Risk vs. Opportunity Assessment

Identify and map locations where opportunities are possible and where and if risks can be reasonably mitigated. In other words, what valley bottom space is available for low-tech PBR?

4. Resource Analysis

Assessment of Current Conditions and Recovery Potential

Geomorphic Condition

This video below goes through some generic background on assessing geomorphic condition, primarily by using the Cluer & Thorne (2013) riverscape evolution model.

Applying this to Birch Creek requires a visit in the field and broader training than we have provided you in fluvial geomorphology then this class. As such, I provide the GIS files below in the geomorphic resources that I have done for you and explain to you in the video below how I obtained them.

Resource Type Suggested Resource Link Notes or Alternative Resource
Active Valley Bottom Assessment Active Valley Bottom Worksheet.xlsx This is a template worksheet for populating active channel, active floodplain, vs. inaccessed floodplain mapping of your valley bottom as a means of cataloging condition and estimating recovery potential and constraining design.
Geomorphic Condition Layers (done for you) Desc Geomorphology.lpk - 54 KB This is just a layer package for the geomorph files.
Geomorphology Shape Files Desc 53 KB This is all the shape files in above layer package (but without symbology; use layer package for that)
Geomorphic Condition of Birch Creek

In this 50 minute (sorry) video, I give you the answer to geomorphic condition (instead of asking you to do it). I give you the answer because we have not spent enuough time (other than 25 minute background above on Cluer & Thorne (2013)) to help you do this assessment yourself. Moreover, it is difficult to do without walking this carefully in the field. However, I only give you the answer of current geomorphic conditons. What I ask you to do is:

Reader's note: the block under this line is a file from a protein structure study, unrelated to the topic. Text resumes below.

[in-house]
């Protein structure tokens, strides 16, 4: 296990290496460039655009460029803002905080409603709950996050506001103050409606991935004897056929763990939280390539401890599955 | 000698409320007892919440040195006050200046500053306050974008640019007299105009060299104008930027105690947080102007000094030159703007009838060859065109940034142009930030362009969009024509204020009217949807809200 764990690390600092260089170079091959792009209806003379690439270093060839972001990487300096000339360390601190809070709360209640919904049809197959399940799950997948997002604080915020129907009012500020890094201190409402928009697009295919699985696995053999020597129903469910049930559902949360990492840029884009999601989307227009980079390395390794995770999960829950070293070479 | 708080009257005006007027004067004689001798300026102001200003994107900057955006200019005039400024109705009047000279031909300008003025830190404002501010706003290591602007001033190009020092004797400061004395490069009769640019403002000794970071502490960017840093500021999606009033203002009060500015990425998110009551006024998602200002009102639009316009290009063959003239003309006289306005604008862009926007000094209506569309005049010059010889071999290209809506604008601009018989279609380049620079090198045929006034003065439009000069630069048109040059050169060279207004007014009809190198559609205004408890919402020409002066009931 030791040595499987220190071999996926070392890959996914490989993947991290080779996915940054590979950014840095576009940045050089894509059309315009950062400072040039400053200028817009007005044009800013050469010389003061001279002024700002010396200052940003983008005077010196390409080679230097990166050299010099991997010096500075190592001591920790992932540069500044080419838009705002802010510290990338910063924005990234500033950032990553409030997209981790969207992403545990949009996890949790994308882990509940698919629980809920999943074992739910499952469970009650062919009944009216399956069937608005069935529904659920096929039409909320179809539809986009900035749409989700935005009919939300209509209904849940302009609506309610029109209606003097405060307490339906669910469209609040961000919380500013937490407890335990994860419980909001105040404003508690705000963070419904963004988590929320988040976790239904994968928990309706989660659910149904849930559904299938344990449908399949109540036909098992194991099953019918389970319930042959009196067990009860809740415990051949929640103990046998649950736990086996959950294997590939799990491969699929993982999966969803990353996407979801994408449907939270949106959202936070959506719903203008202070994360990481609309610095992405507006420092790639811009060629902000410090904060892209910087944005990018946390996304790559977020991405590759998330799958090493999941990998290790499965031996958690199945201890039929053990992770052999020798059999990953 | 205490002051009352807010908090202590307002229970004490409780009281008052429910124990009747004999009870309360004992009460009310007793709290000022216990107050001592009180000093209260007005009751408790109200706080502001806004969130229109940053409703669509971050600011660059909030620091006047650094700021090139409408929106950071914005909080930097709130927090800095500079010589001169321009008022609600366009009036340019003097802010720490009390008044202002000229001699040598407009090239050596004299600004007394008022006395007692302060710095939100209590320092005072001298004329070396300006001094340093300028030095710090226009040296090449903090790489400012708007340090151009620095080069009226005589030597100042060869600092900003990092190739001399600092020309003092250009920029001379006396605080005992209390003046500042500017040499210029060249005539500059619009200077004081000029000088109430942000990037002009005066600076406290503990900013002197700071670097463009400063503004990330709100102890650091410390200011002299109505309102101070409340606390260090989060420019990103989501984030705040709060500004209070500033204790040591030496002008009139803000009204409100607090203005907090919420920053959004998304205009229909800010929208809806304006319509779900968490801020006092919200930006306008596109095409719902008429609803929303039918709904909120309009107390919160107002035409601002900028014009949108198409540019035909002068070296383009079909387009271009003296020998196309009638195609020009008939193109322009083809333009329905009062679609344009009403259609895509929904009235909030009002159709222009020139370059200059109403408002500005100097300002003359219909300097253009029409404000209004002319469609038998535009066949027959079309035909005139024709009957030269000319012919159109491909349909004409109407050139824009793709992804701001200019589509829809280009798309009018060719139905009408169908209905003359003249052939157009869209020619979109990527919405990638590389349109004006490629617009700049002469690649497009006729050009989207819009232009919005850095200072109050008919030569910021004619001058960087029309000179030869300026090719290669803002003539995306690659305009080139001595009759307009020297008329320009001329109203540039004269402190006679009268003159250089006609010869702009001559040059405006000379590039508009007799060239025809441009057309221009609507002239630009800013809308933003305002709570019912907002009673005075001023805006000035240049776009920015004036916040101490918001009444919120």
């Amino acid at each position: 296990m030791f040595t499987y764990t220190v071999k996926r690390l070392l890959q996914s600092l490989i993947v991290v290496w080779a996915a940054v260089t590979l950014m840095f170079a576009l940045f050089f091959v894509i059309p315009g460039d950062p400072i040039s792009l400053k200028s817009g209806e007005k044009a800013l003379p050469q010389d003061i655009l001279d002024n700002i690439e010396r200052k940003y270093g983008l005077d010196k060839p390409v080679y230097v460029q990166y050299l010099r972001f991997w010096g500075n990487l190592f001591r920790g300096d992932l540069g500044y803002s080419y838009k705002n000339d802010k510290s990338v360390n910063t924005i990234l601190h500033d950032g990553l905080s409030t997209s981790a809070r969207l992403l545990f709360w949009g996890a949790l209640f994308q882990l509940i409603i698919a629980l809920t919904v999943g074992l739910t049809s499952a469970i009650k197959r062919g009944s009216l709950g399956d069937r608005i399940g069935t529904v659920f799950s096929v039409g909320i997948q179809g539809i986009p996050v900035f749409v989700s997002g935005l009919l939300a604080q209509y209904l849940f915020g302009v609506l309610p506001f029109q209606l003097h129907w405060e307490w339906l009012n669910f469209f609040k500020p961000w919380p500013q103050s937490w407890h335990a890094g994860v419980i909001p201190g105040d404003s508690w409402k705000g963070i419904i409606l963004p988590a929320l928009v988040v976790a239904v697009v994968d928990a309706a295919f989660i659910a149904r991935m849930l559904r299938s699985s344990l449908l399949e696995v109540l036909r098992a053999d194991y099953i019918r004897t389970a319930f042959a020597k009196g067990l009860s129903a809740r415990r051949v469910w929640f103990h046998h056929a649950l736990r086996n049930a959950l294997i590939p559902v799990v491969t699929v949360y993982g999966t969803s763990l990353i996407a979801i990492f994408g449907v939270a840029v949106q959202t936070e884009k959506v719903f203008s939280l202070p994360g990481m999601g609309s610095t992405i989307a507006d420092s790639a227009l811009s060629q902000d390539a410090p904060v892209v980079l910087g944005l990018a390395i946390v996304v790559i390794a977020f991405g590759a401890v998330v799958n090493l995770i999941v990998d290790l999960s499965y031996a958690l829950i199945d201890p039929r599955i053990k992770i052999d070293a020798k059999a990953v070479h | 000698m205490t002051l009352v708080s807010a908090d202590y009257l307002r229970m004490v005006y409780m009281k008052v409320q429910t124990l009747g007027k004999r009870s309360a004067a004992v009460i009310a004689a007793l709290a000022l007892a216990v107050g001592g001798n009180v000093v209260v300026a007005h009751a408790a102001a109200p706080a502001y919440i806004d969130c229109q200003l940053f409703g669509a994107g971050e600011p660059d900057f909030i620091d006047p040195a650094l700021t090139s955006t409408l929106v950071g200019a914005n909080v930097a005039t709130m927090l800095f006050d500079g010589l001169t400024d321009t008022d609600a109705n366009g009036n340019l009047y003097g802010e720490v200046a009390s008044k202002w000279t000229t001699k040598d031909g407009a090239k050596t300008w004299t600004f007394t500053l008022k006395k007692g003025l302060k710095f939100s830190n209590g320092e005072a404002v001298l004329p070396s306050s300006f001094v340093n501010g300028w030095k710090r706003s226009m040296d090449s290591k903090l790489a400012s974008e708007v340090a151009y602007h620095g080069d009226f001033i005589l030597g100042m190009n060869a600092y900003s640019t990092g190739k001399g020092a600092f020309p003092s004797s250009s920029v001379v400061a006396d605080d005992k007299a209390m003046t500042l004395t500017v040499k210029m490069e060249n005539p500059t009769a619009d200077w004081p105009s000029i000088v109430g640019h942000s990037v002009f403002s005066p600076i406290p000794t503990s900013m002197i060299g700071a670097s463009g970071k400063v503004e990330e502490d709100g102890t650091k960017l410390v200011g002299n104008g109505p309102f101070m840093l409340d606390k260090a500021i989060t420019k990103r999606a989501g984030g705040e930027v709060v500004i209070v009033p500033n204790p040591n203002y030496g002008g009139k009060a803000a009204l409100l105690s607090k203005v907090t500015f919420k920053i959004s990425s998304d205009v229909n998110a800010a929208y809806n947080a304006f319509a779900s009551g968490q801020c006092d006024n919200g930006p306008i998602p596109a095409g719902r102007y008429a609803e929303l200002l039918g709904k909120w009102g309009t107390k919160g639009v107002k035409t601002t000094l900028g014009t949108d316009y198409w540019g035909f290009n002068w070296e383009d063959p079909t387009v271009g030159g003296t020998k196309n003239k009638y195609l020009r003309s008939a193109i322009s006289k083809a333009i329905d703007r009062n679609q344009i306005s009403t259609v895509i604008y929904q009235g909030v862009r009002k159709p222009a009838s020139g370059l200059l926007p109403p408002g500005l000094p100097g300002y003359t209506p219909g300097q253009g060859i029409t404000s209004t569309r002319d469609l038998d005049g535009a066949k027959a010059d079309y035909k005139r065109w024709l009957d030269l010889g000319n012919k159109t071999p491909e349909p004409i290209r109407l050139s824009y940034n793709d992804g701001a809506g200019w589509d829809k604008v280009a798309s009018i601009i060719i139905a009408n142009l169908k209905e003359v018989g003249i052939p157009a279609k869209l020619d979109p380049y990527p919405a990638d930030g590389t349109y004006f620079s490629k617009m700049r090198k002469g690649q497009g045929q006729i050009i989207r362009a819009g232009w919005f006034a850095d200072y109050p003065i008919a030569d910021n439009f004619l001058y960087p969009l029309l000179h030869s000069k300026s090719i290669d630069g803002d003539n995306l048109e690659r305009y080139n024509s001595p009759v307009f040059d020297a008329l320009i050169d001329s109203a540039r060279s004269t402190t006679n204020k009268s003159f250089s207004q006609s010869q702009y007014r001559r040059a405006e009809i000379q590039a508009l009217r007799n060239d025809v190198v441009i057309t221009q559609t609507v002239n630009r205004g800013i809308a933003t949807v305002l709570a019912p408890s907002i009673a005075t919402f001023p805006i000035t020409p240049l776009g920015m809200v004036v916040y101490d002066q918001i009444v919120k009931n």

• Fill out Active Valley Bottom Worksheet.xlsx for the five reaches I delineate for you and get that % Active Valley Bottom indicator.
  • Estimate for each of the five reaches what you think the recovery potential is (i.e. how much of the currently inaccessed valley bottom could be converte to active channel and/or active floodplain with restoration )
Mapping Valley Setting & Confinment on Birch Creek

This is not necessary, but if you like the geomorphology stuff, this is just a little bit of context based on the Fryirs et al. (2015) and O’Brien et al. (2019) about how you can map confinement in Birch Creek:

  • O’Brien, G.R., Wheaton, J.M., Fryirs, K., Macfarlane, W.W., Brierley, G., Whitehead, K., Gilbert, J. and Volk, C., 2019. Mapping valley bottom confinement at the network scale. Earth Surface Processes and Landforms, 44(9): 1828-1845. DOI: 10.1002/esp.4615
  • Fryirs K, Wheaton JM, and Brierley G. 2015. An approach for measuring confinement and assessing the influence of valley setting on river forms and processes. Earth Surface Processes & Landforms. DOI: 10.1002/esp.3893

Flow Regimes ability to “Do the Work” of Restoration

Assessment of Flow Regime to do “geomorphic work” necessary to follow desired recovery trajectory.

Birch Creek Flow Resources

Resource Type Suggested Resource Link Notes or Alternative Resource
Flow Regime Assessment StreamStats Typical peak-flow statistics (e.g. Q2 and Q100) are easy to estimate using StreamSTats. You can download flow gague data and do your own regional curves, but this is a reasonable approximation in under 10 minutes.
Stream Power Assessment BRAT Estimates (see below) For a given segment of reach, you could also take any flow estimate, measurement, or flow statistic (e.g. from StreamStats) and multiply it by reach slope, gravity and density of water and do what BRAT attempts to do for you.

In this video, I review how you can use StreamStats to address the flow regime’s ability to “do the work” by simply getting you some discharge estimates.

BRAT also has estimates of flow and stream power (using same regressions as USGS):

Riparian Condition to support Process of Wood Accumulation